Converting Subversion to Mercurial/Git

A few years ago, I set up a privately hosted Subversion repository to hold the source code for all of my various non-work related projects. These days, it is showing it's age, as the world and my professional life has moved on to Distributed Source Control (DVCS). I decided it was time to convert to something more modern, maintainable, and upgradable in the future.

In this post, I'll show you how I converted my repositories over to Mercurial to archive them in Kiln, complete with history. There are a number of ways to accomplish this goal, and I thought this method was fairly simple and straightforward.


First, install TortoiseHg if you haven't already done so. You actually won't need Subversion installed to do the conversion.

Next, right click anywhere in an Explorer window, select TortoiseHg->Global Settings:


Go to the "Extensions" section, and check the "convert" checkbox, which will enable the conversion extension functionality:


One Repository vs Many

In Subversion, there were two common repository structure camps. One that used a single repository for multiple projects, and those that used a separate repository for each project. Due to the complexity of setting up projects on the Subversion server, I always stuck with the "one giant repo" model.

In Git, repositories will be distributed and are ideally as lightweight as possible. The typical pattern is to create a new repository for each project. This obviously means that we have to do some work to separate out a single Subversion repository into multiple Git repos.


Creating a Filemap (optional)

If you have separate repositories in Subversion, you can skip this step.

Create a "filemap", which is just a text file with the name of your choosing that will look like this:

include "Utilities/ProjRefToDll"
rename "Utilities/ProjRefToDll" .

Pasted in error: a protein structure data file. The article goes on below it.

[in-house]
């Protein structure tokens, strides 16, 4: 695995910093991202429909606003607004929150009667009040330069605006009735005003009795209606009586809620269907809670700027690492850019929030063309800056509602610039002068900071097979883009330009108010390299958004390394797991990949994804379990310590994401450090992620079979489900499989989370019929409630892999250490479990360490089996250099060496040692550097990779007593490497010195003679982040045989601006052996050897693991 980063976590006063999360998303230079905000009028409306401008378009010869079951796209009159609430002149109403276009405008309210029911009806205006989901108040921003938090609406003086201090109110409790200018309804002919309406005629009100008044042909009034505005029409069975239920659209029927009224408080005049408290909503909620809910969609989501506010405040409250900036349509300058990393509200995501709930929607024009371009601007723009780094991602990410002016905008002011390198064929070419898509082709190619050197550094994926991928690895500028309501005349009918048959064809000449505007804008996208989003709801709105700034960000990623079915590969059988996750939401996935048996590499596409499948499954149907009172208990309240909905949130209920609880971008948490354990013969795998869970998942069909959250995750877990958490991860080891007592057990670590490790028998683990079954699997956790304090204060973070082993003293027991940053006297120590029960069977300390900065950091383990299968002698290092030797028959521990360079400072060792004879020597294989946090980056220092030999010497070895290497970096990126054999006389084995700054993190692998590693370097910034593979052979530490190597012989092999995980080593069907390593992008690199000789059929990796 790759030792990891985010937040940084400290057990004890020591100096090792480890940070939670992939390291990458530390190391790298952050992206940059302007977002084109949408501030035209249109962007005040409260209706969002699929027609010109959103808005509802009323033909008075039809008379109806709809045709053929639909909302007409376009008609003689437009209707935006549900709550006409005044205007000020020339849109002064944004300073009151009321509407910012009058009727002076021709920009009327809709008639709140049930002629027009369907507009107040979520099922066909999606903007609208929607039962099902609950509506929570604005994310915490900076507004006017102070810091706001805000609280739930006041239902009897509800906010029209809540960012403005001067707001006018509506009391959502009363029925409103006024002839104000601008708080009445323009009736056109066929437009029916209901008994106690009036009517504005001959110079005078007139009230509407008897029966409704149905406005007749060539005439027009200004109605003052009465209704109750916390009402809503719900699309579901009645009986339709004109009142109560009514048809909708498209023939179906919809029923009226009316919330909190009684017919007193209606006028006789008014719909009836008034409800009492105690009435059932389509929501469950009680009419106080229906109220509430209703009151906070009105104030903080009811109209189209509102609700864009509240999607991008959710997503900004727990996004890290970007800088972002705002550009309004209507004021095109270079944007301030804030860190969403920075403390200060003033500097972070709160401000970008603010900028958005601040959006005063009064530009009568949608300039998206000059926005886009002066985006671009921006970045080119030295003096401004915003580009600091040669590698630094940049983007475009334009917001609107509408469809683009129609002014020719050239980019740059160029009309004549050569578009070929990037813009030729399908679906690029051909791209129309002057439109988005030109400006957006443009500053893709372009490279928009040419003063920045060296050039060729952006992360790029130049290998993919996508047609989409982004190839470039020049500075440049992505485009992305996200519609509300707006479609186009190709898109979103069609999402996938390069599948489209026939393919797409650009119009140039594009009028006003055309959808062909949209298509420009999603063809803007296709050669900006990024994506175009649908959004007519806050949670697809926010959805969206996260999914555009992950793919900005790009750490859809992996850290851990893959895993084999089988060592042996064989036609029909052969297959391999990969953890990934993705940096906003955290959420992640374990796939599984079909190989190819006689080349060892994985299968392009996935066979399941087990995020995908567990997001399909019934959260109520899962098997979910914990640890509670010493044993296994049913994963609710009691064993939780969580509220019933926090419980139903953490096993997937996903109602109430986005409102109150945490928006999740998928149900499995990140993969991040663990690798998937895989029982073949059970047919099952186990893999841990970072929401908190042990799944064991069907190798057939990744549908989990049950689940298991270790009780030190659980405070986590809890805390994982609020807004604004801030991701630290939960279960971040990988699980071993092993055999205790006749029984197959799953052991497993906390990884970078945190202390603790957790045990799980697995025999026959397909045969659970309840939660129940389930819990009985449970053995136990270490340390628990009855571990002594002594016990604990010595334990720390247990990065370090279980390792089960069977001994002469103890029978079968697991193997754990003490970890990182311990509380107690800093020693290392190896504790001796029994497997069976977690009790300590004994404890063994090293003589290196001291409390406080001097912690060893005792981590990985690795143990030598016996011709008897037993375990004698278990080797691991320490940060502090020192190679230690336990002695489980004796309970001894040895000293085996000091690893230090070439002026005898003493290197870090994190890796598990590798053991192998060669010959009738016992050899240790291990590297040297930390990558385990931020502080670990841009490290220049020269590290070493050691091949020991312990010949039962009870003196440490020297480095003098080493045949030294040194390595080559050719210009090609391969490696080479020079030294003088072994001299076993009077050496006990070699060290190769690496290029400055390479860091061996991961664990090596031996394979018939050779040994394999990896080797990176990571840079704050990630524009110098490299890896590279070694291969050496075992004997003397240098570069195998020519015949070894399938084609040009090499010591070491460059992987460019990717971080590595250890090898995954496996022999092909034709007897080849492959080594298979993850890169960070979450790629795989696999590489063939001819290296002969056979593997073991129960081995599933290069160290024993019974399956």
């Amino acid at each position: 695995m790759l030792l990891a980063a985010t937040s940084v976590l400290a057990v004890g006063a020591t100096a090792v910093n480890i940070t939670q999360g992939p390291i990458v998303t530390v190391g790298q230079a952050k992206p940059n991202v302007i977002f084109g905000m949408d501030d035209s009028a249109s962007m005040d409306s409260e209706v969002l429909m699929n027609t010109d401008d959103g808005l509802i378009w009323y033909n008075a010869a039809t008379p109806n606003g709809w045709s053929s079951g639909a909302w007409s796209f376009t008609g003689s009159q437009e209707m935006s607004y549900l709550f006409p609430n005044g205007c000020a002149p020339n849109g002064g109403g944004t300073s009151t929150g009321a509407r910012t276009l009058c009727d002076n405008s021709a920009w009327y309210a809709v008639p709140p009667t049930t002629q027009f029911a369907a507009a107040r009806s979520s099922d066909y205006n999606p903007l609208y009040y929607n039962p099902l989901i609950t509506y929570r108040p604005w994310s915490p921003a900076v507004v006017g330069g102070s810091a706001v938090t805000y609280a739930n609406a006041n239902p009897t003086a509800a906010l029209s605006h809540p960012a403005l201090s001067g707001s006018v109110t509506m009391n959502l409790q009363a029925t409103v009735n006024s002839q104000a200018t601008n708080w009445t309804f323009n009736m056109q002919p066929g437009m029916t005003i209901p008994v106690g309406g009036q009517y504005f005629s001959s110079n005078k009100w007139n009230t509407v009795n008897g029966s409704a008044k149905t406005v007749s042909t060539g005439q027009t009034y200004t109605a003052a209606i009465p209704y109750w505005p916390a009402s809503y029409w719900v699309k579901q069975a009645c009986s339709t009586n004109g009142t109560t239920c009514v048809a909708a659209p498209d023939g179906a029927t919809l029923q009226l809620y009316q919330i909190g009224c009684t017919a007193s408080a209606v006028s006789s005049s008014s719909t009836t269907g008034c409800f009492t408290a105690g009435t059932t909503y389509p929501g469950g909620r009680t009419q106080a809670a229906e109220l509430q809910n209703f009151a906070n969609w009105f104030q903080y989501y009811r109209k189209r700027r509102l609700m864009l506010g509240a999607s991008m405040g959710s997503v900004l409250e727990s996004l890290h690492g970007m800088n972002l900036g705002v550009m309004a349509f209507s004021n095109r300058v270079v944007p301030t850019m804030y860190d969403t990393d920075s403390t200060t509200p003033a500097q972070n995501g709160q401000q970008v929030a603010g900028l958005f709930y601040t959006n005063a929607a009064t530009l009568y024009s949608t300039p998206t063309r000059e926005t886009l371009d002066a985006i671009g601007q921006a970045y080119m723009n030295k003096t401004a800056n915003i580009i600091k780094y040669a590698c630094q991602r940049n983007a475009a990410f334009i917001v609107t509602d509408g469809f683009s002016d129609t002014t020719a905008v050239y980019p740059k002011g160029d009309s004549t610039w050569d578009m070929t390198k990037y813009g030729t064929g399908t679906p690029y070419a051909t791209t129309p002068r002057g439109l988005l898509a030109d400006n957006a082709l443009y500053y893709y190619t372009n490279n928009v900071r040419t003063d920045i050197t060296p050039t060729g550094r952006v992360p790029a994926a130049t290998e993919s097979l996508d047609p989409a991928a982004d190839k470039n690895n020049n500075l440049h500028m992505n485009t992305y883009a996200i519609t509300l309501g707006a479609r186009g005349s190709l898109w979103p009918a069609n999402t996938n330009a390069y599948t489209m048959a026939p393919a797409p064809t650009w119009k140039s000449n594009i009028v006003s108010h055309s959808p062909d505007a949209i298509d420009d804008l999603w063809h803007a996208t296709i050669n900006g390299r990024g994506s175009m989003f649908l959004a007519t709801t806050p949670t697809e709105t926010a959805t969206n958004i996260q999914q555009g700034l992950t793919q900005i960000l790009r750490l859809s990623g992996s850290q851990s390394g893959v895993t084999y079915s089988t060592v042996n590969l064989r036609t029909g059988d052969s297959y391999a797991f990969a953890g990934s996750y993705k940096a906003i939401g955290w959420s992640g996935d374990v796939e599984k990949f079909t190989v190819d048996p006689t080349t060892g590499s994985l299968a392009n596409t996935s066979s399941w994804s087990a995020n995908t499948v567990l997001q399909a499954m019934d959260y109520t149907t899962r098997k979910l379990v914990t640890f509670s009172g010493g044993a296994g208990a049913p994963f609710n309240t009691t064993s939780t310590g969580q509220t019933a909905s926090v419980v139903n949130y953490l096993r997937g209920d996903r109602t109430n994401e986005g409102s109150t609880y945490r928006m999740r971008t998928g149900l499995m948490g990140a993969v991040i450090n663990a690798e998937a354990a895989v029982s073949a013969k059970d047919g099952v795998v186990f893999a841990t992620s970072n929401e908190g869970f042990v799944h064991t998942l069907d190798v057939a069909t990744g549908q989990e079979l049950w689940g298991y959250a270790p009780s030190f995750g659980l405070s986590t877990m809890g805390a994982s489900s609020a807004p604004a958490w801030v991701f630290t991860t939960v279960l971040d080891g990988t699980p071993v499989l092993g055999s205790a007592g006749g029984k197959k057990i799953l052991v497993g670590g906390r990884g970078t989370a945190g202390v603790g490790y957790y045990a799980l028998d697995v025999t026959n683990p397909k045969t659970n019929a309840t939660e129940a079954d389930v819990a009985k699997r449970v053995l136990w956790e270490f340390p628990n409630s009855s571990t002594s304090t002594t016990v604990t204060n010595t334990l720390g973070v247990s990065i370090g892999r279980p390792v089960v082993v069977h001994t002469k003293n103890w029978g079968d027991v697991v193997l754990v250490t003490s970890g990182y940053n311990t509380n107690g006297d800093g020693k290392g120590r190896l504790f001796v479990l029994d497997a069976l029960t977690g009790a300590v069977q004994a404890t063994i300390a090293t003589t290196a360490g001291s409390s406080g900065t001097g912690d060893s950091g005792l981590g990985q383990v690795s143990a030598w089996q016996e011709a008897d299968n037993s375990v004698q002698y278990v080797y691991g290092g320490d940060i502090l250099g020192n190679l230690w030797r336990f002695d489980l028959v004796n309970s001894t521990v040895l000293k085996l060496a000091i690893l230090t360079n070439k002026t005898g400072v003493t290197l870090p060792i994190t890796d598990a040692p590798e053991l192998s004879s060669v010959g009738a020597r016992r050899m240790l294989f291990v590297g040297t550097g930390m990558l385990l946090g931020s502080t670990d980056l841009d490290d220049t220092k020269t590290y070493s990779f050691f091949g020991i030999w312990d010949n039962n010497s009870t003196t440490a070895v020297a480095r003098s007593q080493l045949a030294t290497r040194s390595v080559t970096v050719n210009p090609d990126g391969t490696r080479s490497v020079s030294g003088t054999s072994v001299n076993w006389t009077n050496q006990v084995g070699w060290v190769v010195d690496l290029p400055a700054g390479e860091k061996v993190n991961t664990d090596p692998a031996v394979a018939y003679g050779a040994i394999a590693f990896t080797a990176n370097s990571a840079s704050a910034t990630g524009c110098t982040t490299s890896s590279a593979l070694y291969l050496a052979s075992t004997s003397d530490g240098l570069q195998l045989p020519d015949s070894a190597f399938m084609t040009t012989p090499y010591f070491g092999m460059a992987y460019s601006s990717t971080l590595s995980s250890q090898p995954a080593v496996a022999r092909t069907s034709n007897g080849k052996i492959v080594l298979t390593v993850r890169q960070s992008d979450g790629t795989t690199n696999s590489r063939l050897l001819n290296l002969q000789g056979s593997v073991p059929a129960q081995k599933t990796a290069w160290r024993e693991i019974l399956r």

The first line is telling the converter to only include the path specified. The second line is telling the converter to move the project to be in the root (note the period) of the new repository. If we leave this out, we'll only have the project we're looking for, but our source code will be nested under folders from our old structure.

You'll need to update this file for each project you convert.


Run the following command line with the correct paths (omit the filemap parameter if converting the whole repo):

"<path-to-hg>\hg.exe" convert -s svn "<path-to-svn-repo>" --filemap "<path-to-optional-filemap>"

Here is the command I ran:


It will then iterate through every revision in the source repository, even if it's not relevant to the filter you're applying. It will create a new folder next to the folder you're converting, but with a "-hg" suffix, like this:


Open it up, and it will be a full-fledged Mercurial repository. Do an "update" to confirm that everything looks like you expect:


At this point, you have successfully converted a project from your Subversion repository into a Mercurial repository, revisions and all.

Personally, I'm using Kiln as my online source archive. Even if you aren't interested in Kiln, and instead want to use something like GitHub, no problem, push it up to Kiln, and then pull it via Git for an automatic conversion at any time! I'm using Kiln for the time being, considering that it's free for up to 2 users. It works great for my personal projects that I don't want public on GitHub. My plan is to eventually scrub those projects, and put the latest revision of each out on GitHub to make available to the community.

I'm not sure if I'm switching the full repositories to Git yet, so I like the flexibility that Kiln offers. If you are interested in converting to Git directly, there is probably an easier way.

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The Pomodoro Technique & Scrum/Agile

I recommend checking out the Pomodoro Technique. It's a super simple productivity technique that is designed to improve your focus and your own productivity by eliminating distractions, and maintain concentration by taking breaks at optimal times.